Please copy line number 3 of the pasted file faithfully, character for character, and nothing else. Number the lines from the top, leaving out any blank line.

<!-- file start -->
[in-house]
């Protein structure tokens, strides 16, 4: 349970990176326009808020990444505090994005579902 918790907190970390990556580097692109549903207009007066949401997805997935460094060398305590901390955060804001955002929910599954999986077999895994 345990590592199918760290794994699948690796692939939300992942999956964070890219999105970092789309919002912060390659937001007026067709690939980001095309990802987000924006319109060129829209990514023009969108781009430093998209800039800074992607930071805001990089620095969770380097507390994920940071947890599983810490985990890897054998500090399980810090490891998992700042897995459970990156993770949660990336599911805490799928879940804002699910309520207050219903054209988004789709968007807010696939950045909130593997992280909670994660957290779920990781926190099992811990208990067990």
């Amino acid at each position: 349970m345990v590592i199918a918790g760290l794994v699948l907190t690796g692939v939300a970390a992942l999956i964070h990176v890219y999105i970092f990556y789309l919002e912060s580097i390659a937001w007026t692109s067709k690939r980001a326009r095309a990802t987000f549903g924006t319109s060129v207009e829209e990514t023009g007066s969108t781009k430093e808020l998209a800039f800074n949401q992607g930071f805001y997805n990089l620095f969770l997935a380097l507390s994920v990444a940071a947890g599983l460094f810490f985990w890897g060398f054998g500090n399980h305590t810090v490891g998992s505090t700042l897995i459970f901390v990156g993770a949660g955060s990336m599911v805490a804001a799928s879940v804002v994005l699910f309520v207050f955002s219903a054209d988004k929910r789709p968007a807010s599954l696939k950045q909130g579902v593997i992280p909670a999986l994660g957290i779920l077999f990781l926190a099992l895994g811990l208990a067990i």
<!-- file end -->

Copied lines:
């Amino acid at each position: 349970m345990v590592i199918a918790g760290l794994v699948l907190t690796g692939v939300a970390a992942l999956i964070h990176v890219y999105i970092f990556y789309l919002e912060s580097i390659a937001w007026t692109s067709k690939r980001a326009r095309a990802t987000f549903g924006t319109s060129v207009e829209e990514t023009g007066s969108t781009k430093e808020l998209a800039f800074n949401q992607g930071f805001y997805n990089l620095f969770l997935a380097l507390s994920v990444a940071a947890g599983l460094f810490f985990w890897g060398f054998g500090n399980h305590t810090v490891g998992s505090t700042l897995i459970f901390v990156g993770a949660g955060s990336m599911v805490a804001a799928s879940v804002v994005l699910f309520v207050f955002s219903a054209d988004k929910r789709p968007a807010s599954l696939k950045q909130g579902v593997i992280p909670a999986l994660g957290i779920l077999f990781l926190a099992l895994g811990l208990a067990i």